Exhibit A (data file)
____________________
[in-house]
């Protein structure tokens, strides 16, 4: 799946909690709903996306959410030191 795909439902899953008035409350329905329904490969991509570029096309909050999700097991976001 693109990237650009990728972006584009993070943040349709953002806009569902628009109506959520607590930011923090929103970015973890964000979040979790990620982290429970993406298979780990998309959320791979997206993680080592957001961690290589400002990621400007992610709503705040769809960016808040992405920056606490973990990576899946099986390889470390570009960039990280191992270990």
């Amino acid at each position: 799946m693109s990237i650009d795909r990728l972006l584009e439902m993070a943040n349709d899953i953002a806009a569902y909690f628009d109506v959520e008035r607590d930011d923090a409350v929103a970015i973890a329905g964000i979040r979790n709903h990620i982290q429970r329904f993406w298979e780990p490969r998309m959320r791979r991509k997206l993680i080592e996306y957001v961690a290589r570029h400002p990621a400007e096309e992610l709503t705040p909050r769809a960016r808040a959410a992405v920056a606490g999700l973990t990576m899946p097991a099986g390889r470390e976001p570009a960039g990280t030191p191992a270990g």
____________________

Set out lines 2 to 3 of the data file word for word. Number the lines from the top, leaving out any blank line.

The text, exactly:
């Protein structure tokens, strides 16, 4: 799946909690709903996306959410030191 795909439902899953008035409350329905329904490969991509570029096309909050999700097991976001 693109990237650009990728972006584009993070943040349709953002806009569902628009109506959520607590930011923090929103970015973890964000979040979790990620982290429970993406298979780990998309959320791979997206993680080592957001961690290589400002990621400007992610709503705040769809960016808040992405920056606490973990990576899946099986390889470390570009960039990280191992270990």
């Amino acid at each position: 799946m693109s990237i650009d795909r990728l972006l584009e439902m993070a943040n349709d899953i953002a806009a569902y909690f628009d109506v959520e008035r607590d930011d923090a409350v929103a970015i973890a329905g964000i979040r979790n709903h990620i982290q429970r329904f993406w298979e780990p490969r998309m959320r791979r991509k997206l993680i080592e996306y957001v961690a290589r570029h400002p990621a400007e096309e992610l709503t705040p909050r769809a960016r808040a959410a992405v920056a606490g999700l973990t990576m899946p097991a099986g390889r470390e976001p570009a960039g990280t030191p191992a270990g």